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Recently, I answered to this problem:

Given $a<b\in \mathbb{R}$, find explicitly a bijection $f(x)$ from

$]a,b[$ to $[a,b]$.

using an “iterative construction” (see below the rule).

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My question is: is it possible to solve the problem finding a less *exotic* function?

I mean: I know such a bijection cannot be monotone, nor globally continuous; but my $f(x)$ has *a lot of* jumps… Hence, can one do without so many discontinuities?

W.l.o.g. assume $a=-1$ and $b=1$ (the general case can be handled by translation and rescaling).

Let:

(**1**) $X_0:=]-1,-\frac{1}{2}] \cup [\frac{1}{2} ,1[$, and

(**2**) $f_0(x):=\begin{cases}

-x-\frac{3}{2} &\text{, if } -1<x\leq -\frac{1}{2} \\ -x+\frac{3}{2} &\text{,

if } \frac{1}{2}\leq

x<1\\ 0 &\text{, otherwise} \end{cases}$,

so that the graph of $f_0(x)$ is made of two segment (parallel to the line $y=x$) and one segment laying on the $x$ axis; then define by induction:

(**3**) $X_{n+1}:=\frac{1}{2} X_n$, and

(**4**) $f_{n+1}(x):= \frac{1}{2} f_n(2 x)$

for $n\in \mathbb{N}$ (hence $X_n=\frac{1}{2^n} X_0$ and $f_n=\frac{1}{2^n} f_0(2^n x)$).

Then the function $f:]-1,1[\to \mathbb{R}$:

(**5**) $f(x):=\sum_{n=0}^{+\infty} f_n(x)$

is a bijection from $]-1,1[$ to $[-1,1]$.

*Proof*: **i**. First of all, note that $\{ X_n\}_{n\in \mathbb{N}}$ is a pairwise disjoint covering of $]-1,1[\setminus \{ 0\}$. Moreover the range of each $f_n(x)$ is $f_n(]-1,1[)=[-\frac{1}{2^n}, -\frac{1}{2^{n+1}}[\cup \{ 0\} \cup ]\frac{1}{2^{n+1}}, \frac{1}{2^n}]$.

**ii**. Let $x\in ]-1,1[$. If $x=0$, then $f(x)=0$ by (**5**). If $x\neq 0$, then there exists only one $\nu\in \mathbb{N}$ s.t. $x\in X_\nu$, hence $f(x)=f_\nu (x)$. Therefore $f(x)$ is *well defined*.

**iii**. By **i** and **ii**, $f(x)\lesseqgtr 0$ for $x\lesseqgtr 0$ and the range of $f(x)$ is:

$f(]-1,1[)=\bigcup_{n\in \mathbb{N}} f(]-1,1[) =[-1,1]$,

therefore $f(x)$ is surjective.

**iv**. On the other hand, if $x\neq y \in ]-1,1[$, then: if there exists $\nu \in \mathbb{N}$ s.t. $x,y\in X_\nu$, then $f(x)=f_\nu (x)\neq f_\nu (y)=f(y)$ (for $f_\nu (x)$ restrited to $X_\nu$ is injective); if $x\in X_\nu$ and $y\in X_\mu$, then $f(x)=f_\nu (x)\neq f_\mu(y)=f(y)$ (for the restriction of $f_\nu (x)$ to $X_\nu$ and of $f_\mu(x)$ to $X_\mu$ have disjoint ranges); finally if $x=0\neq y$, then $f(x)=0\neq f(y)$ (because of **ii**).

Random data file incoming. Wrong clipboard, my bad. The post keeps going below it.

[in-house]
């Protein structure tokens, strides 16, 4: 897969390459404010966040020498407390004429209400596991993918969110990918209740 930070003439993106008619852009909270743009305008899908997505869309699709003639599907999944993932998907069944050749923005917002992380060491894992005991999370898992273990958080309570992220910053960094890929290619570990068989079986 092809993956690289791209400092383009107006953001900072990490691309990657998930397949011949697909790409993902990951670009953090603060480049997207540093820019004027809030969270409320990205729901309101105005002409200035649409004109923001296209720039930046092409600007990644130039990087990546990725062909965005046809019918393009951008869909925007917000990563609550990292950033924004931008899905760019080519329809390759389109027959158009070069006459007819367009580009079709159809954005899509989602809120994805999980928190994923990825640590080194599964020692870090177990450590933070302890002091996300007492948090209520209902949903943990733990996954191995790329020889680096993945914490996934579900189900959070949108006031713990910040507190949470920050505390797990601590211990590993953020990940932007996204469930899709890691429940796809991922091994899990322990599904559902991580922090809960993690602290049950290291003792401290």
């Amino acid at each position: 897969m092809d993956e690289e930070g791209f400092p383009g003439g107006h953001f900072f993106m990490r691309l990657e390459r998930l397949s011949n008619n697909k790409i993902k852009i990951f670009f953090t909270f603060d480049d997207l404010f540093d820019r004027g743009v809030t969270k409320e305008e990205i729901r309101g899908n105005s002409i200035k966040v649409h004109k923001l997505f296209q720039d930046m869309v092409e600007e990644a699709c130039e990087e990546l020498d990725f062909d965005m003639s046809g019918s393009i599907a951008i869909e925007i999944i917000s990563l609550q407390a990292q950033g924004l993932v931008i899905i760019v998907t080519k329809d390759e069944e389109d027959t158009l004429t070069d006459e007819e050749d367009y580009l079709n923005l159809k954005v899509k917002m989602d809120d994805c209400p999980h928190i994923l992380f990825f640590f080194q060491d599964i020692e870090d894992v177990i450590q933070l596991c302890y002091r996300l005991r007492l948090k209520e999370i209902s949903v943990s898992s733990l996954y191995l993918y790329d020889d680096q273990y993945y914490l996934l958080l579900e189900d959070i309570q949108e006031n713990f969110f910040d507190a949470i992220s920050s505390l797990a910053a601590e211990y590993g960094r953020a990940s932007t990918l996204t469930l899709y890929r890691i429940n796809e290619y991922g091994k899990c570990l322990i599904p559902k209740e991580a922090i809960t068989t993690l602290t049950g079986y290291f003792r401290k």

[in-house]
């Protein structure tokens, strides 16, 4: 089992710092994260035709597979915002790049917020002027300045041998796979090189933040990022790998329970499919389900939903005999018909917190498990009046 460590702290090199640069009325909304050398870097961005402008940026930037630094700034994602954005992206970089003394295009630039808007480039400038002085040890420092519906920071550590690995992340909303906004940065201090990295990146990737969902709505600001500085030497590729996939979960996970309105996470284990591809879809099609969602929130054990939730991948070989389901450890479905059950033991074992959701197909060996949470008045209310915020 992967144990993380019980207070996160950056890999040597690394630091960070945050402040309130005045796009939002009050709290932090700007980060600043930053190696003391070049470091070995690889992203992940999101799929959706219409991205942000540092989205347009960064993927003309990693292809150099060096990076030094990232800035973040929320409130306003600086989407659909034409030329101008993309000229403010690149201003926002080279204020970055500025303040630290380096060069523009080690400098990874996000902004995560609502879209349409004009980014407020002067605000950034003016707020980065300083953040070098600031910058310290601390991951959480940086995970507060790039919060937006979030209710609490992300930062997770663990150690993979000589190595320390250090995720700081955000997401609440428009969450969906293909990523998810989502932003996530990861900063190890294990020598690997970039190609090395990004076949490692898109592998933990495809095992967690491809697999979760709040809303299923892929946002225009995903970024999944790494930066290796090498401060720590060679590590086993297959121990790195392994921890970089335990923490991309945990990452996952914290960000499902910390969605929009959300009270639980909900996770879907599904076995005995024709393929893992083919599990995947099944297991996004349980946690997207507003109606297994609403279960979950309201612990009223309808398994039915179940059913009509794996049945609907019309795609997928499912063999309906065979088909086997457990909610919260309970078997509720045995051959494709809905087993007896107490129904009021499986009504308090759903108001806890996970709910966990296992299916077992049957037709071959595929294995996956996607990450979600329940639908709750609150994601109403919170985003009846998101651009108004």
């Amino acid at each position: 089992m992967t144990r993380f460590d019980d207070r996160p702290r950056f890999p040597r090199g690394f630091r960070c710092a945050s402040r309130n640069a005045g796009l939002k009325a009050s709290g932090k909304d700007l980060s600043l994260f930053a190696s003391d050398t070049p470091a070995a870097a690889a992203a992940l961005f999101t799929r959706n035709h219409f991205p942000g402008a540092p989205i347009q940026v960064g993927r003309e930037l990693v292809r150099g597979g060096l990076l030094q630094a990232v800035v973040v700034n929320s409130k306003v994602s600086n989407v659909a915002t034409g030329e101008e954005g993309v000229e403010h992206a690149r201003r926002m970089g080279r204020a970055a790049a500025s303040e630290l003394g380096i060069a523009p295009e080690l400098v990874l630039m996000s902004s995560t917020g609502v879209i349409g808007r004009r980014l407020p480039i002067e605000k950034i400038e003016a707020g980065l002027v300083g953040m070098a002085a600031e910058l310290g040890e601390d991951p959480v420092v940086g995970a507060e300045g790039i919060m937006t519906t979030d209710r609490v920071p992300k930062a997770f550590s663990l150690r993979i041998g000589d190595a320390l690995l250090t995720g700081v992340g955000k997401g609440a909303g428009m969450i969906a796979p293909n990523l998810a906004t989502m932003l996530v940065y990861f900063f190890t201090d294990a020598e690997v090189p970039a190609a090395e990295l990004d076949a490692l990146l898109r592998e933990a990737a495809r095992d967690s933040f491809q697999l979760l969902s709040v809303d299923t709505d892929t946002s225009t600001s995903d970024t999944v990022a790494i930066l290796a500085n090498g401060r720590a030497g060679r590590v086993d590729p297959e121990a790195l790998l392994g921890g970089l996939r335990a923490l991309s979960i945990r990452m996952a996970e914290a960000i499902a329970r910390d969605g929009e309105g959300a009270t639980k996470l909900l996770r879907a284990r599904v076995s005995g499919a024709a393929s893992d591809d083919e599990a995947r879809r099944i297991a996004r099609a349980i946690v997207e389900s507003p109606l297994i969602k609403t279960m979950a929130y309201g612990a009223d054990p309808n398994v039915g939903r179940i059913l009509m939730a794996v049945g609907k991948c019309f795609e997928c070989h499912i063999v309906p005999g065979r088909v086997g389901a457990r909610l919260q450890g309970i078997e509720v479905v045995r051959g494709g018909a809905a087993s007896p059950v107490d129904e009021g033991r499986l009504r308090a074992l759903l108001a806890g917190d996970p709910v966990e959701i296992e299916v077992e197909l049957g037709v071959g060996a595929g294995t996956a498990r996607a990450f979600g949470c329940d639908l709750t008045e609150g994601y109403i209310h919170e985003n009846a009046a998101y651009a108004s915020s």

Therefore $f(x)$ is injective, hence a bijection between $]-1,1[$ and $[-1,1]$. $\square$

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It seems that your construction is fine, however coarse and crude. We usually give this question in the introductory course of set theory, the solution is quite elegant too.

Firstly, it is very clear that this function cannot be continuous. Consider a sequence approaching the ends of the interval, the function cannot be continuous there.

Secondly, without the loss of generality assume the interval is $[0,1]$. Define $f(x)$ as following:

$$f(x) = \left\{

\begin{array}{1 1}

\frac{1}{2} & \mbox{if } x = 0\\

\frac{1}{2^{n+2}} & \mbox{if } x = \frac{1}{2^n}\\

x & \mbox{otherwise}

\end{array}

\right.$$

It is relatively simple to show that this function is as needed.

Define a bijection $f:(-1,1)\rightarrow[-1,1]$ as follows: $f(x)=2x$ if $|x|=2^{-k}$ ($k\in\mathbb{N}$); otherwise $f(x)=x$.

Here you have simpler construction.

Let $(a_n)$ be the sequence in $(a,b)$ defined by $a_n = a + \frac{b-a}{2^n}$. Then let $f\colon [a,b] \to (a,b)$ be given by

$$

f(x) = \begin{cases}

a_1, & x = a,\\

a_2, & x = b,\\

a_{n+2}, & x = a_n, n = 1,2,\dots\\

x, & x \in [a,b] \setminus \{a,b,a_1,a_2,\dots\}.

\end{cases}

$$

Of course definition of $(a_n)$ could be different. The only important thing is that it is a sequence in $(a,b)$.

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